- Floor area ratio (FAR) is the ratio of a building’s total floor area (gross floor area) to the size of the piece of land upon which it is built. The terms can also refer to limits imposed on such a ratio through zoning.
- As a formula FAR = (gross floor area) / (area of the plot)
- Island Coastal Regulation Zone (ICRZ) and Integrated Islands Management Plans (IIMPs) have been set up for the environmental management of the Islands of Andaman and Nicobar and Lakshadweep.
Study finds gaps in conservation efforts in Western Ghats
A new study has found that expansion of protected areas in the Western Ghats has not helped the lot of Dhole, commonly known as the Asiatic wild dog, even while enabling the recovery of populations of tigers and other big carnivores.
Threats to Dhole population:
- Researchers emphasised that factors linked to human use of dhole habitats pose the highest level of threats to dhole populations.
- The presence of livestock adjacent to reserve areas negatively affected dhole occupancy. It affects habitat quality as livestock competes with the wild prey of dholes.
- Free-ranging feral dogs also adversely affect dhole populations because of competition for prey and by hosting a range of pathogens harmful to dholes.
- Dholes are perhaps a lot more sensitive to forest cover compared to bigger carnivores and therefore require more nuanced approaches for population recovery.
Dhole is an apex social carnivore in the tropical forests of South and South East Asia. Dholes hunt in packs and tend to venture into forested landscapes adjoining protected areas.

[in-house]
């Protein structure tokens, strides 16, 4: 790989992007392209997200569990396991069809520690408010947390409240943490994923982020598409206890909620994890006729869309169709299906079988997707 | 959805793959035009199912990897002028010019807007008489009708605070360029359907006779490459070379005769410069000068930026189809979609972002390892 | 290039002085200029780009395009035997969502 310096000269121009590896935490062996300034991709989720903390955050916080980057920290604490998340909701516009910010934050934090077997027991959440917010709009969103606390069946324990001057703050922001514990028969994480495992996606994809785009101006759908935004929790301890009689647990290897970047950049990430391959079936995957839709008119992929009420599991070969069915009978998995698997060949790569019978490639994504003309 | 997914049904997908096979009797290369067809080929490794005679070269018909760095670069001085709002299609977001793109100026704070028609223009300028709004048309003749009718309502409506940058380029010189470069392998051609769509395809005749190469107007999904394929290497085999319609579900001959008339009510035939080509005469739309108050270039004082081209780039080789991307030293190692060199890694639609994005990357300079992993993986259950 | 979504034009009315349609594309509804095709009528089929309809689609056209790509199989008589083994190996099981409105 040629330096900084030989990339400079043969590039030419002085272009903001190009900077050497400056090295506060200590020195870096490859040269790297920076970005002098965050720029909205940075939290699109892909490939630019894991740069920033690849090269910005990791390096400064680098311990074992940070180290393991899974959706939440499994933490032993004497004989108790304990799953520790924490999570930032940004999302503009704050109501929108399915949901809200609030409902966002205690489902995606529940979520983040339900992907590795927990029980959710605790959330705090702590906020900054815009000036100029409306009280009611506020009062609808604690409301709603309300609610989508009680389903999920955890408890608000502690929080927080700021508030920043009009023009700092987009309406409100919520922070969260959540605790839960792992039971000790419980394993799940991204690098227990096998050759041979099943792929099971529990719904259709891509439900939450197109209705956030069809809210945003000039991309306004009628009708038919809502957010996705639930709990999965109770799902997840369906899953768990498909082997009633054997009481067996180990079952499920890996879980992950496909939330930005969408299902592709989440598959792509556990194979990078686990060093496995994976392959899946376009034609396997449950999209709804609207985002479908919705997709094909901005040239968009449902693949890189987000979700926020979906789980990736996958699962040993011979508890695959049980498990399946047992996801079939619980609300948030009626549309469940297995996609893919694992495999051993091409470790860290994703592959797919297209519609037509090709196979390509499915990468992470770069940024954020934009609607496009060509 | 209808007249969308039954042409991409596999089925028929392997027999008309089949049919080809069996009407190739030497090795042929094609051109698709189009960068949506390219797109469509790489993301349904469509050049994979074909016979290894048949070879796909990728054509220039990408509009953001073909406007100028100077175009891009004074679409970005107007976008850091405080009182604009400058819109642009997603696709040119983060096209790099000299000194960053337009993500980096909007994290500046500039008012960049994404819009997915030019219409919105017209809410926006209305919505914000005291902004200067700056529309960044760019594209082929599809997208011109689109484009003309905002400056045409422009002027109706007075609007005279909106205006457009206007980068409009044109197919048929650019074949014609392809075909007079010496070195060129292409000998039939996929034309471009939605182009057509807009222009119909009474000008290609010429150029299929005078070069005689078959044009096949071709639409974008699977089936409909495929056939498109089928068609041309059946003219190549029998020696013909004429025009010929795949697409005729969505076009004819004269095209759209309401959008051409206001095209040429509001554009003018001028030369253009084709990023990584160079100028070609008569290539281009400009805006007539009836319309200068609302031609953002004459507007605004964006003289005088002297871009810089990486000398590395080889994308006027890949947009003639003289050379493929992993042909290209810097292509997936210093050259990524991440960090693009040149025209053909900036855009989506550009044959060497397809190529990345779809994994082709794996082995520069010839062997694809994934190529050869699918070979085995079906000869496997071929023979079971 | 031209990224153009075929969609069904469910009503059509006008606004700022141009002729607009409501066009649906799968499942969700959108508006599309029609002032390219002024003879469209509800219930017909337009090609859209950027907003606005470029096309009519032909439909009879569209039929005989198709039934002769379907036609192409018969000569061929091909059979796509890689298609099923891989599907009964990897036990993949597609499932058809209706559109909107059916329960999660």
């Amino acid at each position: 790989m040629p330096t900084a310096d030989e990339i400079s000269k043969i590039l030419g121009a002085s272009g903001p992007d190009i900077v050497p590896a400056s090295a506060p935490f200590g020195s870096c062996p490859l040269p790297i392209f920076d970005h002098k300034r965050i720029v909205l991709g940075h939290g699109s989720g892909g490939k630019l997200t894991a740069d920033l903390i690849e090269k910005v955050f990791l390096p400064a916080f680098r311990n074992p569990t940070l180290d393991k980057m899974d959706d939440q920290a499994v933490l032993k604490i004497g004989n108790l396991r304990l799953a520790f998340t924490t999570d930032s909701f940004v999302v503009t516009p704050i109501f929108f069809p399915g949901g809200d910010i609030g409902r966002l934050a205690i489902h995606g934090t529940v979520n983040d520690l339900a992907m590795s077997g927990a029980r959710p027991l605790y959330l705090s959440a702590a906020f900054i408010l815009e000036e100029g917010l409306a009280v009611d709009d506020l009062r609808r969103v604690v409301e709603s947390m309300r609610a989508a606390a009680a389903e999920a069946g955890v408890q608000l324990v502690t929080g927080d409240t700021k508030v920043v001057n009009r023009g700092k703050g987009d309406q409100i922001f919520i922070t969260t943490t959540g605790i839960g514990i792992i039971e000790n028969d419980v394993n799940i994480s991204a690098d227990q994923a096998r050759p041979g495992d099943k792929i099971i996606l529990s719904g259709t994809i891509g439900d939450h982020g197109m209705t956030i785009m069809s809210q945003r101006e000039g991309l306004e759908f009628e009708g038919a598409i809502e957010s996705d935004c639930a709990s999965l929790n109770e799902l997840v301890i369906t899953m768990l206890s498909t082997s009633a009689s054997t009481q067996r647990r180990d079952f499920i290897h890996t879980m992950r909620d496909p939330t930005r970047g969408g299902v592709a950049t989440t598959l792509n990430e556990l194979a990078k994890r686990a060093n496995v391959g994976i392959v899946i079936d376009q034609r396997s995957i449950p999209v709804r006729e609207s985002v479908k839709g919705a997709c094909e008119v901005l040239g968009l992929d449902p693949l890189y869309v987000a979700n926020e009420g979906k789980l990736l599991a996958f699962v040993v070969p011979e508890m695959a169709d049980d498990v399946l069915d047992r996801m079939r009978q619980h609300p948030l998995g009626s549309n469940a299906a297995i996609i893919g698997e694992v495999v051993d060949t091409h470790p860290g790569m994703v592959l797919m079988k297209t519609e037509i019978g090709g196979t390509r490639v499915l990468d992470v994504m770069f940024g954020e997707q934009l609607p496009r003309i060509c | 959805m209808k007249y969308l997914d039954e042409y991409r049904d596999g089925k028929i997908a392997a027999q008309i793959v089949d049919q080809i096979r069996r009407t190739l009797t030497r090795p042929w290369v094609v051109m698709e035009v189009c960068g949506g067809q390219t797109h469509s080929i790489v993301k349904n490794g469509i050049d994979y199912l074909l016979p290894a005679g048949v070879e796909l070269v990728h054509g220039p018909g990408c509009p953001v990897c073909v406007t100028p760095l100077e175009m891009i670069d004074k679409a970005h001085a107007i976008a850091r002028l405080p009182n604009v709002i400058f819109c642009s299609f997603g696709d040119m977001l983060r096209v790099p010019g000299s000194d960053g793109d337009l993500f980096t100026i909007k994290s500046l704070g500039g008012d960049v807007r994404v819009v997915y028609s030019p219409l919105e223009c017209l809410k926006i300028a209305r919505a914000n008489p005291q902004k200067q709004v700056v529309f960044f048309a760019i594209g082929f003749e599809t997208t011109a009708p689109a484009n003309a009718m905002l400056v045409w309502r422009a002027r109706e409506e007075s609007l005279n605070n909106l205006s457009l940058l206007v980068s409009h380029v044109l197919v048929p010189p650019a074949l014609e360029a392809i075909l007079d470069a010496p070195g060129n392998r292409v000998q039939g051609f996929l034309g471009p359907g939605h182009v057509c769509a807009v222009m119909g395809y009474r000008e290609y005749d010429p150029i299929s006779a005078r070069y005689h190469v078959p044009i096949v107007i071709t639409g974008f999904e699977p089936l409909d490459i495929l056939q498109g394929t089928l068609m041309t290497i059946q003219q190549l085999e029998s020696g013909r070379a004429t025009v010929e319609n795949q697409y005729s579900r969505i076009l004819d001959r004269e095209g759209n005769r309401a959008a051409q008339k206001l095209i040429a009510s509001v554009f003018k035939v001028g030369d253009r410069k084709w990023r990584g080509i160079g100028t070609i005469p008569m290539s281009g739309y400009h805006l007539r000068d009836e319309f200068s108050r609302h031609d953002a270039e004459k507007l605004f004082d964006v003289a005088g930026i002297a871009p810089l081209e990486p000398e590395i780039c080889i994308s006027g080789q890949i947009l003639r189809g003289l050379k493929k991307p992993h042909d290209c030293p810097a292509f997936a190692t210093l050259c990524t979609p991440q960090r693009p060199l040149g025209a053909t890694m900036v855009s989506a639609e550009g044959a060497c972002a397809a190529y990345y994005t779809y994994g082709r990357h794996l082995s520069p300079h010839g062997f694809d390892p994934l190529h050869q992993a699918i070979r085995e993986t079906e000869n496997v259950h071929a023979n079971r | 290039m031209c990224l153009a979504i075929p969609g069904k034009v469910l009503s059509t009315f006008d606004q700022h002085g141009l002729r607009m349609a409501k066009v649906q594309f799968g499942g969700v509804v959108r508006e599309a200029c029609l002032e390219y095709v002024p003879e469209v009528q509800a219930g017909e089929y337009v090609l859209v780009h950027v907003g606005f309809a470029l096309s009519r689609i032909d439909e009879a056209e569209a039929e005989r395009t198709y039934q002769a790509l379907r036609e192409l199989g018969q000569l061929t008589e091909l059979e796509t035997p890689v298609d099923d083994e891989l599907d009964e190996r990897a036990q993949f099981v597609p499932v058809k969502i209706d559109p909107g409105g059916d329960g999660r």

- Its scientific name is Cuon alpinus.
- Its habitat is forest, grassland, shrubland.
- Dhole is listed as endangered as per IUCN.
- It is Schedule II of wildlife act.
- The dhole is a highly social animal, living in large clans without rigid dominance hierarchies and containing multiple breeding females.
- Dholes are susceptible to rabies, canine distemper, canine parvovirus and sarcoptic mange among others which are usually contracted from domestic village dogs that act as reservoirs.
- AS per IUCN the animal is resident in following nations: Bangladesh; Bhutan; Cambodia; China; India; Indonesia; Lao People’s Democratic Republic; Malaysia; Myanmar; Nepal; Thailand.
- Dhole is a habitat generalist, and can occur in a wide variety of vegetation types, including: primary, secondary and degraded forms of tropical dry and moist deciduous forests; evergreen and semi-evergreen forests; temperate deciduous forests; boreal forests; dry thorn forests; grassland–scrub–forest mosaics; temperate steppe; and alpine steppe
Defence & Security Issues
Four indigenous ‘Dhanush’ Howitzers inducted into the Indian Army
Four indigenous ‘Dhanush’ Howitzer guns were inducted to the Indian Army at a ceremony held the Ordnance factory in Jabalpur.